Commercial drivers in Accra have failed to implement fully a directive by the Ghana Private Road Transport Union (GPRTU) not to allow peddling of drugs of any form on their vehicles
But seven months after the order, The Mirror can confirm that the drivers have defied the directive as they continue to allow peddlers to sell all sorts of drugs to passengers on board their vehicles.
The situation is widespread on the Kasoa to Accra road, Awoshie to Accra stretch, Awoshie to Tema Station, Accra to Achimota and the Kasoa to Lapaz stretch.
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Peddlers have also invaded markets and pavements such as Kaneshie, Circle, Tema Station, Odorkor and the Graphic road to engage in their activities.
Others also move from one community to the other selling all manner of drugs and concoctions in bottles, on trucks and
A driver who plies the Kasoa to Accra route and identified himself as Kwesi said even though he had heard of the directive, he could not stop the peddlers when they joined his vehicle.
Another explained that: “I cannot sack them when they join my car because they don’t tell me that they are coming to sell drugs when they join.”
A trader who sells herbal medicine on the Graphic Road pavement said she believed the drugs sold were effective because people had tried them and given testimony about them.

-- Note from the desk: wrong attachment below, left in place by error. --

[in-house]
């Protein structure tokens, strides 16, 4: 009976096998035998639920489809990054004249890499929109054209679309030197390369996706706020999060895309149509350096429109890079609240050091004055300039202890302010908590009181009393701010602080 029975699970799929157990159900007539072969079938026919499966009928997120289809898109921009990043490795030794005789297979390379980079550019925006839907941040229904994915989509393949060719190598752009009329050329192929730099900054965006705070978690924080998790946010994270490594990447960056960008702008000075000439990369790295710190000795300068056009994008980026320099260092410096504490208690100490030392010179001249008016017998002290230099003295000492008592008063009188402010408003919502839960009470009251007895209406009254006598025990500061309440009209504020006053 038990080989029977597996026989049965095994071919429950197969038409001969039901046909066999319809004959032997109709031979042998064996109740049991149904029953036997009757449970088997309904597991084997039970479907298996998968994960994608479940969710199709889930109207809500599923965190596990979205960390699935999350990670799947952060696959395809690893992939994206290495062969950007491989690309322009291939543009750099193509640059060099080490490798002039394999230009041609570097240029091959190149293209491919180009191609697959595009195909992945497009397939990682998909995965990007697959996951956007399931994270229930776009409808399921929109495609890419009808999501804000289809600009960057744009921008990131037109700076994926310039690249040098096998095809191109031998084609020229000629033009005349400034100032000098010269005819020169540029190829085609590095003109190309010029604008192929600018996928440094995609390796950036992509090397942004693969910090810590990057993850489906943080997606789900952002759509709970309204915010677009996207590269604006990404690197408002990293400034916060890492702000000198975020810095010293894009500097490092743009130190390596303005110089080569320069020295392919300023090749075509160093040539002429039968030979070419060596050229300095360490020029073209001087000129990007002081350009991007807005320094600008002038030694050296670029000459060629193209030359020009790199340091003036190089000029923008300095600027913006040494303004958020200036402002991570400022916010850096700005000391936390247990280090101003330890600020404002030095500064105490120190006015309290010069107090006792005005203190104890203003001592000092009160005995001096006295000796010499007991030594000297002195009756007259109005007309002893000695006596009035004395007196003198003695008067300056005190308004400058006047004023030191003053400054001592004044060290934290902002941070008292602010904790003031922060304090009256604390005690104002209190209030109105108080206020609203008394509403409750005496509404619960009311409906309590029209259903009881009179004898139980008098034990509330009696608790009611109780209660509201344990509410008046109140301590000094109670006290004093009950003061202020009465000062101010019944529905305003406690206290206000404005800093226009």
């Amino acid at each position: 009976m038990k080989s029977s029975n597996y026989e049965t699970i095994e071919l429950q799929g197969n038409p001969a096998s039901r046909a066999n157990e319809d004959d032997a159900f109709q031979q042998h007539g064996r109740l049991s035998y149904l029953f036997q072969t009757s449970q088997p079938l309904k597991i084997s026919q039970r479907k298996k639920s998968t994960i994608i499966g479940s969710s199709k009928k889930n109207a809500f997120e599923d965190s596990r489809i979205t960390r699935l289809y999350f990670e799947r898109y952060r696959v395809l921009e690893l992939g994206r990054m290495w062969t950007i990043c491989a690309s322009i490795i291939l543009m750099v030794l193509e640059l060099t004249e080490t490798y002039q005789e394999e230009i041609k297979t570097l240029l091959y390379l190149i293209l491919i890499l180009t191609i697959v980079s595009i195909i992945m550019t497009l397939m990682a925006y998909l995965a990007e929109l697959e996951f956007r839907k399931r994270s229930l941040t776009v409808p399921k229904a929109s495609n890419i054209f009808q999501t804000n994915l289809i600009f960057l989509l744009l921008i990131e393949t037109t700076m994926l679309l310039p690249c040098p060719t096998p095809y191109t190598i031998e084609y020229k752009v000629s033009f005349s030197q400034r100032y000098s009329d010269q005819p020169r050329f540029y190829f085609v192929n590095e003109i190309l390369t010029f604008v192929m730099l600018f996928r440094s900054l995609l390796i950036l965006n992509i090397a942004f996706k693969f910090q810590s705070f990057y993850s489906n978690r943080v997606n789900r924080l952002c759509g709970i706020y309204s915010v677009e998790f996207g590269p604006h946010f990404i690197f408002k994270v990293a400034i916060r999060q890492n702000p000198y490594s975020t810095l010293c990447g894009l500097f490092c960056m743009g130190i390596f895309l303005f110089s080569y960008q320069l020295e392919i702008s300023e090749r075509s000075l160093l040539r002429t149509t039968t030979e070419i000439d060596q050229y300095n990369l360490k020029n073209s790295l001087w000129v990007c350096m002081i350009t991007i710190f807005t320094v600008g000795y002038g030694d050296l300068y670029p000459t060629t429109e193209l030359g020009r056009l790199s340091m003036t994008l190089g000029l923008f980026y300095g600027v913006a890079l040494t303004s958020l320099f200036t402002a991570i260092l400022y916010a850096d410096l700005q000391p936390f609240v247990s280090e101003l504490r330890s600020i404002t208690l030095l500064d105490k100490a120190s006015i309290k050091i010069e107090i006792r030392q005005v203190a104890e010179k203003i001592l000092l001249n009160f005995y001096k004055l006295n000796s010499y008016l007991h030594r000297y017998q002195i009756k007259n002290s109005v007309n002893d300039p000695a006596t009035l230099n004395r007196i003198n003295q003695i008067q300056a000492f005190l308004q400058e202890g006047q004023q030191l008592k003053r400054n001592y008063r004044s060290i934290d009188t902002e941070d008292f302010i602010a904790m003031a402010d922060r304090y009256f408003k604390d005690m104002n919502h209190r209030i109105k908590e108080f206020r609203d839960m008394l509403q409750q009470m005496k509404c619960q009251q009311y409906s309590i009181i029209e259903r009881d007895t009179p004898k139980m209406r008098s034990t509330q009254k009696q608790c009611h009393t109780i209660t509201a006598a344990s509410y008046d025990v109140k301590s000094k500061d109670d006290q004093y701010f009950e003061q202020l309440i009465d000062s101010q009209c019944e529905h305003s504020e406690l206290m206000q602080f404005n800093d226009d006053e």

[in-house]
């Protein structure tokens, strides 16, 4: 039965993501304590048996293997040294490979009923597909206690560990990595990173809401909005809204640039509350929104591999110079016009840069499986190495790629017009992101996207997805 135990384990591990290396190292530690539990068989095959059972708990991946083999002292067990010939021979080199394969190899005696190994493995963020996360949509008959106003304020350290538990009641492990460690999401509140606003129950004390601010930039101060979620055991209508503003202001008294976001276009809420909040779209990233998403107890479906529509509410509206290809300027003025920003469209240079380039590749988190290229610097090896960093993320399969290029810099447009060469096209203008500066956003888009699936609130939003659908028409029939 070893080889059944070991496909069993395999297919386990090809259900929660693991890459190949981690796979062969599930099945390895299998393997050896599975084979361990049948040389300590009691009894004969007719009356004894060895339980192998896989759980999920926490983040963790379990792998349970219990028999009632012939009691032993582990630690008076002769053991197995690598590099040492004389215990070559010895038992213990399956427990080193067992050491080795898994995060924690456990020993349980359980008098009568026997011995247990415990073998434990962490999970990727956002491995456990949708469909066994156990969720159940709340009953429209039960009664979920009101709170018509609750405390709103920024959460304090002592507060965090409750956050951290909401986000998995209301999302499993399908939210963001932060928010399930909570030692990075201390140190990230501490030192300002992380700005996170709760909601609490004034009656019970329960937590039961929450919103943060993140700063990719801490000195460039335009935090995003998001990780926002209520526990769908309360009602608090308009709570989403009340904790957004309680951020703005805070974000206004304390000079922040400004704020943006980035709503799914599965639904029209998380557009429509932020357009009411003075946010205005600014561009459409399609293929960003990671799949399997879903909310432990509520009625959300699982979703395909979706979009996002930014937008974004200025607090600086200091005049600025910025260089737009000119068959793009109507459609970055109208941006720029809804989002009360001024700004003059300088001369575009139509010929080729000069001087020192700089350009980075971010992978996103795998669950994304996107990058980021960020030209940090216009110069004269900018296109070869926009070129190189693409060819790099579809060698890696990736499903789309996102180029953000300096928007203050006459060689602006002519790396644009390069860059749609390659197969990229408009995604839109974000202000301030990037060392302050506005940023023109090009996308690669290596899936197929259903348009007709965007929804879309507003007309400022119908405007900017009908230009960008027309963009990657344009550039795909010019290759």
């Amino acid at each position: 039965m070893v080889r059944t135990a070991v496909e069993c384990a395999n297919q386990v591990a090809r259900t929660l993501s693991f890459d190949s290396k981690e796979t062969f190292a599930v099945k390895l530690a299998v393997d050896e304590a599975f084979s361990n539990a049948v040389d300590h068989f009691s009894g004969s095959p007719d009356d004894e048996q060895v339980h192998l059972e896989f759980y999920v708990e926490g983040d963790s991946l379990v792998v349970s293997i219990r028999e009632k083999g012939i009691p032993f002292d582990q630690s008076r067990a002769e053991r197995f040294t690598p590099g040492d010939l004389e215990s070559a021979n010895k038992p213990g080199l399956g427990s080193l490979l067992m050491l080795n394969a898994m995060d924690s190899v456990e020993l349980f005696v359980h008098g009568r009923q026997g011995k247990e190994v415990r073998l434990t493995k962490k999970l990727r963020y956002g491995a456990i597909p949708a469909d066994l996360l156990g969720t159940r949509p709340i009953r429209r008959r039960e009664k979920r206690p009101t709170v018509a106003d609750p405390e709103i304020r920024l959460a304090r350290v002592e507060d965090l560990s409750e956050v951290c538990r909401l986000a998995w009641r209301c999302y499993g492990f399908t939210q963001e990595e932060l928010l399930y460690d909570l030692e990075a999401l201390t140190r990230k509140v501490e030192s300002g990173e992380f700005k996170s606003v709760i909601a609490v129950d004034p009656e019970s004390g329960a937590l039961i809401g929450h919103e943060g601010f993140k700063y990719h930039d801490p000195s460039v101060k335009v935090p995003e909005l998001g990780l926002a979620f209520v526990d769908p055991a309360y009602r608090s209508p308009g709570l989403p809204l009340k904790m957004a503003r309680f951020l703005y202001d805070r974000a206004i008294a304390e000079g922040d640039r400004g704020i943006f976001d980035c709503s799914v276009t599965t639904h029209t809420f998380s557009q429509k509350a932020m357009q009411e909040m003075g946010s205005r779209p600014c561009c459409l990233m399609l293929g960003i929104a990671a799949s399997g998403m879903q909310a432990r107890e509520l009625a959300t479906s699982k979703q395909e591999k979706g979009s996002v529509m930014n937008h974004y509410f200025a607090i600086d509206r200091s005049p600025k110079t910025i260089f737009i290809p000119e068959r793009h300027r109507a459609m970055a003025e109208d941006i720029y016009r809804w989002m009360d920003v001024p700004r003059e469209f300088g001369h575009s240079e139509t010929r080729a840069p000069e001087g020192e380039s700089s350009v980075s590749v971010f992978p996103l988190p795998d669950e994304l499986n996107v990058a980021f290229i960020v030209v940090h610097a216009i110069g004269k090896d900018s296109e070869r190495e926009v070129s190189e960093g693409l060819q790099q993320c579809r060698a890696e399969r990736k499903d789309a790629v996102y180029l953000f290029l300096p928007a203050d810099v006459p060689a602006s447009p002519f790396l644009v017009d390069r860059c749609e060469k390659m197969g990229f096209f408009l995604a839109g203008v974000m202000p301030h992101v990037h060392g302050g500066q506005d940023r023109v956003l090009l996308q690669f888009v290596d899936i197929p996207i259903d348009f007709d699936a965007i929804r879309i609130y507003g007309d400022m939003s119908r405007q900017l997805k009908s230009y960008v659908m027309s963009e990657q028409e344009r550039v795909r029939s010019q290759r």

This reporter bought a number of the drugs (name withheld for security reasons) from the market and vehicles during the investigation which included herbal creams, tablets, powder, and ointments.
While some were locally made, others were imported.
All these drugs were later identified by the FDA as not authentic and questionable since none of them had been registered and licensed for sale on the market by the authority at the time of the visit.
Potency of drugs
In an interview, the Head of Communications of the FDA, Mr James Lartey, questioned the potency of a lot of the drugs sold in the open.
He emphasised that the laws of Ghana frowned on drug peddling in any form.
He reminded the drivers that the peddling of drugs on commercial vehicles was a clear violation of section 118(1) of the Public Health Act 2012- Act 851.
The Act states that A person shall not manufacture, prepare, import, export, distribute, sell, supply or exhibit for sale a drug, herbal medicinal product, cosmetic, medical device or household chemical substance unless the article has been registered by the Food and Drugs Authority (FDA).
Mr Lartey indicated that the potency of drugs usually sold in the open
“I will advise people not to buy medicines from these peddlers because you cannot tell whether the drugs you are buying are genuine or not. You can’t also trace it when you encounter problems after taking in the drug,” he said.
On the GPRTU directive, even though Mr Lartey said the FDA was aware and welcomed the decision, he believed the message might
“On the side of the FDA, we will continue with our swoop exercises. But we have found that the best solution is to continue to engage the public and educate them.
“If the general public is well educated and made aware of the dangers of buying and taking in these drugs, they will avoid them,” he stated.
Reacting to the story, the National Chairman of the GPRTU, Mr Kwame Kuma, asked The Mirror to report the case to the various regional offices across the country for them to pick the case up and follow up on it later.